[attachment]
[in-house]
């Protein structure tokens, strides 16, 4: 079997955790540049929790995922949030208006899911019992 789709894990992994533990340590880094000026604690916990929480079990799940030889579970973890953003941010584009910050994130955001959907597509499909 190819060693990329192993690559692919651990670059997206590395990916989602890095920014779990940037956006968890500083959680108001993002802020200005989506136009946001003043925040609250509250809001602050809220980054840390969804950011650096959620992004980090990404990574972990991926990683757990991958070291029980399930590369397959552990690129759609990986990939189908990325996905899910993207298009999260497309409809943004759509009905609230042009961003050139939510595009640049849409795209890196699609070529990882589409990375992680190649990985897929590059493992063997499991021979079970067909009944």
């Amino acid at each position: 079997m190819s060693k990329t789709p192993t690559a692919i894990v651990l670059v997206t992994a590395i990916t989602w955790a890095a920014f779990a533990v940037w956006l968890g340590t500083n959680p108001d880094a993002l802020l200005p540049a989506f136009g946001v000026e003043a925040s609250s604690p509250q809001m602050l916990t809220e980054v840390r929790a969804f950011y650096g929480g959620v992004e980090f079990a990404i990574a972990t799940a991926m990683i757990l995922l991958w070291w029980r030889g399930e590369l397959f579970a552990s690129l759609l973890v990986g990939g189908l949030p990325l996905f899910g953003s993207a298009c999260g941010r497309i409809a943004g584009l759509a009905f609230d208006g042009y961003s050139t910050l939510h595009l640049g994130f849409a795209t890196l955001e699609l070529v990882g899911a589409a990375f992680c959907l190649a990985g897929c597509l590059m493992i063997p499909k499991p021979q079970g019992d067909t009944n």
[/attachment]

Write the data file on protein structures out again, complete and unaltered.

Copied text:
[in-house]
């Protein structure tokens, strides 16, 4: 079997955790540049929790995922949030208006899911019992 789709894990992994533990340590880094000026604690916990929480079990799940030889579970973890953003941010584009910050994130955001959907597509499909 190819060693990329192993690559692919651990670059997206590395990916989602890095920014779990940037956006968890500083959680108001993002802020200005989506136009946001003043925040609250509250809001602050809220980054840390969804950011650096959620992004980090990404990574972990991926990683757990991958070291029980399930590369397959552990690129759609990986990939189908990325996905899910993207298009999260497309409809943004759509009905609230042009961003050139939510595009640049849409795209890196699609070529990882589409990375992680190649990985897929590059493992063997499991021979079970067909009944």
């Amino acid at each position: 079997m190819s060693k990329t789709p192993t690559a692919i894990v651990l670059v997206t992994a590395i990916t989602w955790a890095a920014f779990a533990v940037w956006l968890g340590t500083n959680p108001d880094a993002l802020l200005p540049a989506f136009g946001v000026e003043a925040s609250s604690p509250q809001m602050l916990t809220e980054v840390r929790a969804f950011y650096g929480g959620v992004e980090f079990a990404i990574a972990t799940a991926m990683i757990l995922l991958w070291w029980r030889g399930e590369l397959f579970a552990s690129l759609l973890v990986g990939g189908l949030p990325l996905f899910g953003s993207a298009c999260g941010r497309i409809a943004g584009l759509a009905f609230d208006g042009y961003s050139t910050l939510h595009l640049g994130f849409a795209t890196l955001e699609l070529v990882g899911a589409a990375f992680c959907l190649a990985g897929c597509l590059m493992i063997p499909k499991p021979q079970g019992d067909t009944n």